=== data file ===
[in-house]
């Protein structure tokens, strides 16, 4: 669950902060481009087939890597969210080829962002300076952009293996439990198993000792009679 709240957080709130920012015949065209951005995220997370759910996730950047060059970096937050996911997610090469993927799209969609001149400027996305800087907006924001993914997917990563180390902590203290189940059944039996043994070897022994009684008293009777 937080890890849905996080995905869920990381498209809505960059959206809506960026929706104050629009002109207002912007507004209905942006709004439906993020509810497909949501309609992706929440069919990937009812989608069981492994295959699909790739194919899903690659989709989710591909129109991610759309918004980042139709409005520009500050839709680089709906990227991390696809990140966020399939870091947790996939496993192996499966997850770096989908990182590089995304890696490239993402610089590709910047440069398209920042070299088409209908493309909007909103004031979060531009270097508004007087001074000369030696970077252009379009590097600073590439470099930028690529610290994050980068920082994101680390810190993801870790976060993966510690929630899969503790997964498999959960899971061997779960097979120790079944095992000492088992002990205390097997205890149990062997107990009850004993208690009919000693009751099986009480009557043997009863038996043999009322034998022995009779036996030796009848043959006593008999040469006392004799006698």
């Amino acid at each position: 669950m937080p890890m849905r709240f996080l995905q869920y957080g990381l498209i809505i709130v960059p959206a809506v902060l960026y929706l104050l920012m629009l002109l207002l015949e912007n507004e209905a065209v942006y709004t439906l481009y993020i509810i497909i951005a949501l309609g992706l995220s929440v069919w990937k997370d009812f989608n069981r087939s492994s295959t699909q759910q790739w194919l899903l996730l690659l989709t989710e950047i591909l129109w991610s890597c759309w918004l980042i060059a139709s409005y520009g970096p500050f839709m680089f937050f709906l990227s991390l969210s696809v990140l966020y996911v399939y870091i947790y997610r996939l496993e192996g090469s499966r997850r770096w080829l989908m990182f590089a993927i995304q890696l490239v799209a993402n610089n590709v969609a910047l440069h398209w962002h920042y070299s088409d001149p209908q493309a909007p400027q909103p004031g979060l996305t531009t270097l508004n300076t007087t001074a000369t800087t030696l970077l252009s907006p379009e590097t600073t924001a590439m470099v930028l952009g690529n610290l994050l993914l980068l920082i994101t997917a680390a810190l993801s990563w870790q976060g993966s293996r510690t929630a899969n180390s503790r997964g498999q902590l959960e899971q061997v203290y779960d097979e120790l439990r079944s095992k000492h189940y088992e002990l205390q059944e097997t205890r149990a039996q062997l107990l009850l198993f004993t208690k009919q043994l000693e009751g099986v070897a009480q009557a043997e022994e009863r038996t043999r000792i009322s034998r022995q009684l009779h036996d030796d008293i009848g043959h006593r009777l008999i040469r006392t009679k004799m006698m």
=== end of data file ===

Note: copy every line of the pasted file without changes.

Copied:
[in-house]
């Protein structure tokens, strides 16, 4: 669950902060481009087939890597969210080829962002300076952009293996439990198993000792009679 709240957080709130920012015949065209951005995220997370759910996730950047060059970096937050996911997610090469993927799209969609001149400027996305800087907006924001993914997917990563180390902590203290189940059944039996043994070897022994009684008293009777 937080890890849905996080995905869920990381498209809505960059959206809506960026929706104050629009002109207002912007507004209905942006709004439906993020509810497909949501309609992706929440069919990937009812989608069981492994295959699909790739194919899903690659989709989710591909129109991610759309918004980042139709409005520009500050839709680089709906990227991390696809990140966020399939870091947790996939496993192996499966997850770096989908990182590089995304890696490239993402610089590709910047440069398209920042070299088409209908493309909007909103004031979060531009270097508004007087001074000369030696970077252009379009590097600073590439470099930028690529610290994050980068920082994101680390810190993801870790976060993966510690929630899969503790997964498999959960899971061997779960097979120790079944095992000492088992002990205390097997205890149990062997107990009850004993208690009919000693009751099986009480009557043997009863038996043999009322034998022995009779036996030796009848043959006593008999040469006392004799006698």
């Amino acid at each position: 669950m937080p890890m849905r709240f996080l995905q869920y957080g990381l498209i809505i709130v960059p959206a809506v902060l960026y929706l104050l920012m629009l002109l207002l015949e912007n507004e209905a065209v942006y709004t439906l481009y993020i509810i497909i951005a949501l309609g992706l995220s929440v069919w990937k997370d009812f989608n069981r087939s492994s295959t699909q759910q790739w194919l899903l996730l690659l989709t989710e950047i591909l129109w991610s890597c759309w918004l980042i060059a139709s409005y520009g970096p500050f839709m680089f937050f709906l990227s991390l969210s696809v990140l966020y996911v399939y870091i947790y997610r996939l496993e192996g090469s499966r997850r770096w080829l989908m990182f590089a993927i995304q890696l490239v799209a993402n610089n590709v969609a910047l440069h398209w962002h920042y070299s088409d001149p209908q493309a909007p400027q909103p004031g979060l996305t531009t270097l508004n300076t007087t001074a000369t800087t030696l970077l252009s907006p379009e590097t600073t924001a590439m470099v930028l952009g690529n610290l994050l993914l980068l920082i994101t997917a680390a810190l993801s990563w870790q976060g993966s293996r510690t929630a899969n180390s503790r997964g498999q902590l959960e899971q061997v203290y779960d097979e120790l439990r079944s095992k000492h189940y088992e002990l205390q059944e097997t205890r149990a039996q062997l107990l009850l198993f004993t208690k009919q043994l000693e009751g099986v070897a009480q009557a043997e022994e009863r038996t043999r000792i009322s034998r022995q009684l009779h036996d030796d008293i009848g043959h006593r009777l008999i040469r006392t009679k004799m006698m």